We all have parts of us that are glossy and smooth. We have parts that we shine forth proud as peacocks.

And we all have parts that we want to hide away.

(Photo: wikimedia)

 

(Even she does)

 

Your beauty is a true story.

The parts that are unique are the parts that make it interesting.

The woman next to you has a different story; it isn’t better than yours, it isn’t worse.

Let’s remember the parts that we want to flaunt and be proud about, that shine forth, are no less “real.” We needn’t be embarrassed by our “ugly” or our “imperfect”…or, importantly, our “proud.”

“Our deepest fear is not that we are inadequate. Our deepest fear is that we are powerful beyond measure. It is our light, not our darkness that most frightens us. We ask ourselves, Who am I to be brilliant, gorgeous, talented, fabulous? Actually, who are you not to be?”

~ Marianne Williamson

~

Yoga, weight loss, racism, self-acceptance, humor:

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Kristy Horn Jun 3, 2015 7:49pm

Thank you!!! I am so SICK of seeing phots like that, filling the news feed of Facebook. I am and have always been very thin. And I eat more then most people I know. I have been teased my whole life for it. Now im 33 still very thin. And am made to feel ashamed of it. Because im not “curvy” or apparently “real” im GLAD you used that particular photo, because it has been circulating far too much. You nailed this article. And its NOT a shocker you are receiving negative feedback to such a perfect example, of what we are all doing to our image obsession and what we should REALLY be saying.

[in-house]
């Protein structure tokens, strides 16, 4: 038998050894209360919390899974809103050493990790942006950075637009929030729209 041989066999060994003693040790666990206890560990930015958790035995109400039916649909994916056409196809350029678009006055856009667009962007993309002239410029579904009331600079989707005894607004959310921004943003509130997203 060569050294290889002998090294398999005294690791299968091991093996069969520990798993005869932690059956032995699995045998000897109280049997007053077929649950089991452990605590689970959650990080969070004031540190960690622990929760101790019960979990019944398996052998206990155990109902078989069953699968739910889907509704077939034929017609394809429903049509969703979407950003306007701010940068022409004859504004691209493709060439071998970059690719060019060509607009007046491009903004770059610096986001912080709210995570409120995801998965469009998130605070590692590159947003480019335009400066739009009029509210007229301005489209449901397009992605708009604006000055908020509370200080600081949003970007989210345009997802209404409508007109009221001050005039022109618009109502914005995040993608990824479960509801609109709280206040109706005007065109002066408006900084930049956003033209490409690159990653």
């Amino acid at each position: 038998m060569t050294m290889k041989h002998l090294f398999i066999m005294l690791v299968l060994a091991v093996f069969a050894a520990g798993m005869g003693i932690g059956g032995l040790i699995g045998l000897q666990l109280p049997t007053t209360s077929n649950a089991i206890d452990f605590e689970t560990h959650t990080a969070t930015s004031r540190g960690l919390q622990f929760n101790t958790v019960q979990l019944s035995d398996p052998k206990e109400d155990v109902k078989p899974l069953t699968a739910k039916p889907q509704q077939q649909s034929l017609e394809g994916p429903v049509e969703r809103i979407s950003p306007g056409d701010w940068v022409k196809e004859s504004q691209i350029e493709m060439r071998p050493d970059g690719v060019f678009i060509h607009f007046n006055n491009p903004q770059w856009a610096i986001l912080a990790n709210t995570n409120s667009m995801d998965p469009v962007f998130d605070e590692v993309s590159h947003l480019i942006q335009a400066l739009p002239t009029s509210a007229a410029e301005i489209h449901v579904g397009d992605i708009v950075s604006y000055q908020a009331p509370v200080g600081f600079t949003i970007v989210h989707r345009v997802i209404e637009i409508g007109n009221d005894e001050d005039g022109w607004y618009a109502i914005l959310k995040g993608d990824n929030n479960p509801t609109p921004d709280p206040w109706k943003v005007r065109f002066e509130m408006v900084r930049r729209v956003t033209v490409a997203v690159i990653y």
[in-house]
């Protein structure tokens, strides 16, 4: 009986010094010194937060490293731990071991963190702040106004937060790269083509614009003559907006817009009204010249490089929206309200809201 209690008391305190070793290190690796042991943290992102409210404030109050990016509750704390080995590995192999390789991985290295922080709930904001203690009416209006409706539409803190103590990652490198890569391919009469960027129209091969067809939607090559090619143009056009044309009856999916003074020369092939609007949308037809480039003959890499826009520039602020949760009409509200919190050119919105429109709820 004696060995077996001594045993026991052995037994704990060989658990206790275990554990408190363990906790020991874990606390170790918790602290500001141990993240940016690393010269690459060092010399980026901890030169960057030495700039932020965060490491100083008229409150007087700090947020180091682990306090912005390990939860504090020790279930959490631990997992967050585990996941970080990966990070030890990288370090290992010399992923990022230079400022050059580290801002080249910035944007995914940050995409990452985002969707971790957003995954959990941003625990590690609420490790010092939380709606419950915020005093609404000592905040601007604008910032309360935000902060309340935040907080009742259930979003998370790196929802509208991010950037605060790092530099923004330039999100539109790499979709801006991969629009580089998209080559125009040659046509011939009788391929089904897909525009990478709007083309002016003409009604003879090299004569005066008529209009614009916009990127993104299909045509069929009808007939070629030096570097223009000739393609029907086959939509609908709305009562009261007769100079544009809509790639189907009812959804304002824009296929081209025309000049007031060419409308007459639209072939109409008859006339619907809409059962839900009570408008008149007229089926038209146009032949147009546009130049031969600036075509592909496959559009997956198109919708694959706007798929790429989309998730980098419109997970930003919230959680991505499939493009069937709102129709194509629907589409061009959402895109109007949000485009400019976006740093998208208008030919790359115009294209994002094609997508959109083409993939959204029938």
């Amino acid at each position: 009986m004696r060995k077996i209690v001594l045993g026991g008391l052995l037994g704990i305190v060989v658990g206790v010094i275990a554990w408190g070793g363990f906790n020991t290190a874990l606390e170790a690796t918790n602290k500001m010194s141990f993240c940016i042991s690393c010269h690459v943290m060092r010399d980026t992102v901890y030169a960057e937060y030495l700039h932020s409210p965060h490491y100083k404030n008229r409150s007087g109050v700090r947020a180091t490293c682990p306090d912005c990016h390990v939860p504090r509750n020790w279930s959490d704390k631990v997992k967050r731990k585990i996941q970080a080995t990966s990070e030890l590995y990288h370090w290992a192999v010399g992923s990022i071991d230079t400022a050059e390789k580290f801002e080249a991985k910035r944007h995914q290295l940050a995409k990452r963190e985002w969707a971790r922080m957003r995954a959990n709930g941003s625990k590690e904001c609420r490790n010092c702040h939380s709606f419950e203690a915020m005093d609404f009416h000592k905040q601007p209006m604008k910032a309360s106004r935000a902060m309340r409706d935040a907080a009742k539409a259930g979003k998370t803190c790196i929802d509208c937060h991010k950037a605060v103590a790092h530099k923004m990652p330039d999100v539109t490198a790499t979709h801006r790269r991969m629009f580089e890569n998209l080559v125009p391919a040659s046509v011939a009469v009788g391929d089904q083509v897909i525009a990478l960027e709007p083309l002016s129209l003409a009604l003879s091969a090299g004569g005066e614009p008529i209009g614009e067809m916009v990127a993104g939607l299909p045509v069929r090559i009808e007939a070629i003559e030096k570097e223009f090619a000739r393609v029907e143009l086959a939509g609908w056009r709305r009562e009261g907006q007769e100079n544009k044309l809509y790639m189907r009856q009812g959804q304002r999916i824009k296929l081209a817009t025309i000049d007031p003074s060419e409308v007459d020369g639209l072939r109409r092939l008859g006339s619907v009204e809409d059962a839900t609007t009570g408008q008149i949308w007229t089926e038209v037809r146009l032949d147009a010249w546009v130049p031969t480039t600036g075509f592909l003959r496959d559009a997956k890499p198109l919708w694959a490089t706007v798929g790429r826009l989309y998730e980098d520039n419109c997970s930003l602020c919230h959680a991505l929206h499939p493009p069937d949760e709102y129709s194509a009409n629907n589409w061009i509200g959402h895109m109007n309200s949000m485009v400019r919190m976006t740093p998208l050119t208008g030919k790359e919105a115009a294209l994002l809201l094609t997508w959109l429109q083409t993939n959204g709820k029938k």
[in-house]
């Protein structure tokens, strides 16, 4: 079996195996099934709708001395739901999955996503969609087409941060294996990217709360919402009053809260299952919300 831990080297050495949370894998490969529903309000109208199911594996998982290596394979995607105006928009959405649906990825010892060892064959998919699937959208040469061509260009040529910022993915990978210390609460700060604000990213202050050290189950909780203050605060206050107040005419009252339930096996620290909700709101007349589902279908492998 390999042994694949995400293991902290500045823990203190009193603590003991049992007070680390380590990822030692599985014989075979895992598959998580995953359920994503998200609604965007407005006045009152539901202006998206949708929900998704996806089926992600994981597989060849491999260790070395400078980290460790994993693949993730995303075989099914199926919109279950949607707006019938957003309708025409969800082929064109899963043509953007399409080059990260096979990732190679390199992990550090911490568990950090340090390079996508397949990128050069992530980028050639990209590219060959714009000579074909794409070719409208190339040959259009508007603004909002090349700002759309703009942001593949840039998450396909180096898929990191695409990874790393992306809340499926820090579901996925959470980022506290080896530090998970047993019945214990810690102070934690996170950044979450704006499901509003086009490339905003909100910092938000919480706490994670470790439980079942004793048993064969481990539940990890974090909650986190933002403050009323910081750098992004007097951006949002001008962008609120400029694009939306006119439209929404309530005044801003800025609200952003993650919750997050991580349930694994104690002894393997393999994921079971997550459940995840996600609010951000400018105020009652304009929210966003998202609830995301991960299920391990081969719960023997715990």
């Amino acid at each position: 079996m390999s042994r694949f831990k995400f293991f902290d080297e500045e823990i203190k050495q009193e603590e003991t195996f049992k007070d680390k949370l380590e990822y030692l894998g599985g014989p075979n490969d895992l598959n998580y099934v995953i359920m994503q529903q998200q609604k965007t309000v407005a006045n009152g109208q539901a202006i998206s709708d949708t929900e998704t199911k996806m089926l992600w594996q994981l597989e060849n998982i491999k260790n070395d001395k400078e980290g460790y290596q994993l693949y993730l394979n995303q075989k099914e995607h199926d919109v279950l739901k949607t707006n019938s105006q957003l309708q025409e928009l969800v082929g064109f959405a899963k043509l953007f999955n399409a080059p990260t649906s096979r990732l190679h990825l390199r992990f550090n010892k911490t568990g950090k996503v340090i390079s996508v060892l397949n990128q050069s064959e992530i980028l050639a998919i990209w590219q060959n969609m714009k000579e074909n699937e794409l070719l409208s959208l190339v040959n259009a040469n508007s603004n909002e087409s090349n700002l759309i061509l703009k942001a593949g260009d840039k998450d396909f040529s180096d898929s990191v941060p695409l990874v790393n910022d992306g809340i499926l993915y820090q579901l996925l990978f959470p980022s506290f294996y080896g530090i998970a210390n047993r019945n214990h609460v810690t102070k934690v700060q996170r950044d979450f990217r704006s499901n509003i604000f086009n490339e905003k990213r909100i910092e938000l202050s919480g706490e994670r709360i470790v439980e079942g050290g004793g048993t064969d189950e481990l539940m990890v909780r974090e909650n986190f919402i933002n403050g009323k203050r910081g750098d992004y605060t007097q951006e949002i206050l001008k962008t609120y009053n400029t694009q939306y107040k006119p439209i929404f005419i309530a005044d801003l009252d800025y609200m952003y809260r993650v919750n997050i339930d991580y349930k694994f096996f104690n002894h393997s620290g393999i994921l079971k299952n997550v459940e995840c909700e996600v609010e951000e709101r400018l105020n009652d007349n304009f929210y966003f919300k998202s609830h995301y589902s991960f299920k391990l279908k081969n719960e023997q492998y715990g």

People will always be so closed minded and down right RUDE about this subject. And somehow its the skinnies who aren’t “allowed” to be offended, yet we are the ones being shamed for being born thin.

Cant we just all agree to find beauty in derversity? And have our own idea of what we find beautiful, and NOT feel the need to shame others, to attempt to feel better about ourselves?

Gwen Jun 3, 2015 6:10am

We need to effin retire “accusing” people of being anorexic! It’s a mental illness and has the highest mortality rate. We don’t taunt the bald girl saying “lung cancer…pfft, smoker”.

Real women are all shapes and sizes. Women with anorexia don’t starve themselves to fit into a bikini or for attention; they do it because they hate themselves and want to die. They are still real women.

Claudia Dec 15, 2014 7:58pm

I'm thin, I'm not a curvy woman, it makes me be less hot? as the image says

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Kate Bartolotta

Kate Bartolotta is a wellness cheerleader, yogini storyteller, and self-care maven.
She also writes for Huffington Post, Yoga International, Mantra Yoga+ Health, a beauty full mind, The Good Men Project, The Green Divas, The Body Project, Project Eve, Thought Catalog and Soulseeds.
Kate’s books are now available on Amazon.com and Barnes & Noble.com.

She is passionate about helping people fall in love with their lives.